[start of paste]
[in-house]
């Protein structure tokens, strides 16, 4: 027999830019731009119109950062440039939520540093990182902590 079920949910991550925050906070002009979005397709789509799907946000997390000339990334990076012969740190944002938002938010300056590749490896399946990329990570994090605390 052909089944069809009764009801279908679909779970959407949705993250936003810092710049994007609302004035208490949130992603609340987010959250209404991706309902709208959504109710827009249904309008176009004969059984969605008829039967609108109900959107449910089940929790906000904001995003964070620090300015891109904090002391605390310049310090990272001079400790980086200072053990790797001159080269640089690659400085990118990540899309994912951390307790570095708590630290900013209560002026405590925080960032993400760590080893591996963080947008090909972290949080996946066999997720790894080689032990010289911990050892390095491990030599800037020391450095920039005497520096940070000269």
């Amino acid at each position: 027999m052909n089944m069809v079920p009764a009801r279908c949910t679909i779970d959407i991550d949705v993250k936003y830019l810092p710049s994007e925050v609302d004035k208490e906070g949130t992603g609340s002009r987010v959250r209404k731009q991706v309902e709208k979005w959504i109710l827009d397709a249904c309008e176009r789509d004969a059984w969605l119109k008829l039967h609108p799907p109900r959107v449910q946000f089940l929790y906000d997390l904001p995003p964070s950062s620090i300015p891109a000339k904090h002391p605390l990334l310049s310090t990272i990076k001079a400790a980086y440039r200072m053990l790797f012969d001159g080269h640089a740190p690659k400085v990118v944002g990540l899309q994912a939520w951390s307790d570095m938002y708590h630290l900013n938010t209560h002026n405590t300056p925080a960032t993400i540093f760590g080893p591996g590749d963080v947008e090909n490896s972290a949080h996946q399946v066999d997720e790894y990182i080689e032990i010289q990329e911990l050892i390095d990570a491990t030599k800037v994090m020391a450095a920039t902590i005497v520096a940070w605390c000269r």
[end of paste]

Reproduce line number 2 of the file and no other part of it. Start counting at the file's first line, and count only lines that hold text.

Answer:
């Protein structure tokens, strides 16, 4: 027999830019731009119109950062440039939520540093990182902590 079920949910991550925050906070002009979005397709789509799907946000997390000339990334990076012969740190944002938002938010300056590749490896399946990329990570994090605390 052909089944069809009764009801279908679909779970959407949705993250936003810092710049994007609302004035208490949130992603609340987010959250209404991706309902709208959504109710827009249904309008176009004969059984969605008829039967609108109900959107449910089940929790906000904001995003964070620090300015891109904090002391605390310049310090990272001079400790980086200072053990790797001159080269640089690659400085990118990540899309994912951390307790570095708590630290900013209560002026405590925080960032993400760590080893591996963080947008090909972290949080996946066999997720790894080689032990010289911990050892390095491990030599800037020391450095920039005497520096940070000269």